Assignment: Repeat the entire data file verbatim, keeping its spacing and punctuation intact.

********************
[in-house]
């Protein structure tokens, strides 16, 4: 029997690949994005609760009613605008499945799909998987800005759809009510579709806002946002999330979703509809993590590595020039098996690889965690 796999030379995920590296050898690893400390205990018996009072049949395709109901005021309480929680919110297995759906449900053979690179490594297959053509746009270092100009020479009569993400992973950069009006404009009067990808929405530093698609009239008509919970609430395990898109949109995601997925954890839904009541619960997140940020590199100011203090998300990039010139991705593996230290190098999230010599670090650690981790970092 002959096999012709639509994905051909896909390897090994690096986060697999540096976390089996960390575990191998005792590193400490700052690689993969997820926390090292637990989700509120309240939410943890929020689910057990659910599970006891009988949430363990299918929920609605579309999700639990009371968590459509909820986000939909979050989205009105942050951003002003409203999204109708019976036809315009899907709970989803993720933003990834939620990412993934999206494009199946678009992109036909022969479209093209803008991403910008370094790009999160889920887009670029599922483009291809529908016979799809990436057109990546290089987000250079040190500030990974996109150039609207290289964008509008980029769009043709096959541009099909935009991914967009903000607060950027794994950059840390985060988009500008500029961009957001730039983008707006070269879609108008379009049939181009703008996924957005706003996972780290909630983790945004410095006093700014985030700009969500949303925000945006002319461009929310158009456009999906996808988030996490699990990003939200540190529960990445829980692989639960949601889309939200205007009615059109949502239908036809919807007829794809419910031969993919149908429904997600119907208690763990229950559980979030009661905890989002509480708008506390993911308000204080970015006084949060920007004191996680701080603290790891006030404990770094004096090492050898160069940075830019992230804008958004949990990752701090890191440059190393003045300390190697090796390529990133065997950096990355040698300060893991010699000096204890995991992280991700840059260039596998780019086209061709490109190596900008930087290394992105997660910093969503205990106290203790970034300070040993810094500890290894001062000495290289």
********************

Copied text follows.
[in-house]
């Protein structure tokens, strides 16, 4: 029997690949994005609760009613605008499945799909998987800005759809009510579709806002946002999330979703509809993590590595020039098996690889965690 796999030379995920590296050898690893400390205990018996009072049949395709109901005021309480929680919110297995759906449900053979690179490594297959053509746009270092100009020479009569993400992973950069009006404009009067990808929405530093698609009239008509919970609430395990898109949109995601997925954890839904009541619960997140940020590199100011203090998300990039010139991705593996230290190098999230010599670090650690981790970092 002959096999012709639509994905051909896909390897090994690096986060697999540096976390089996960390575990191998005792590193400490700052690689993969997820926390090292637990989700509120309240939410943890929020689910057990659910599970006891009988949430363990299918929920609605579309999700639990009371968590459509909820986000939909979050989205009105942050951003002003409203999204109708019976036809315009899907709970989803993720933003990834939620990412993934999206494009199946678009992109036909022969479209093209803008991403910008370094790009999160889920887009670029599922483009291809529908016979799809990436057109990546290089987000250079040190500030990974996109150039609207290289964008509008980029769009043709096959541009099909935009991914967009903000607060950027794994950059840390985060988009500008500029961009957001730039983008707006070269879609108008379009049939181009703008996924957005706003996972780290909630983790945004410095006093700014985030700009969500949303925000945006002319461009929310158009456009999906996808988030996490699990990003939200540190529960990445829980692989639960949601889309939200205007009615059109949502239908036809919807007829794809419910031969993919149908429904997600119907208690763990229950559980979030009661905890989002509480708008506390993911308000204080970015006084949060920007004191996680701080603290790891006030404990770094004096090492050898160069940075830019992230804008958004949990990752701090890191440059190393003045300390190697090796390529990133065997950096990355040698300060893991010699000096204890995991992280991700840059260039596998780019086209061709490109190596900008930087290394992105997660910093969503205990106290203790970034300070040993810094500890290894001062000495290289």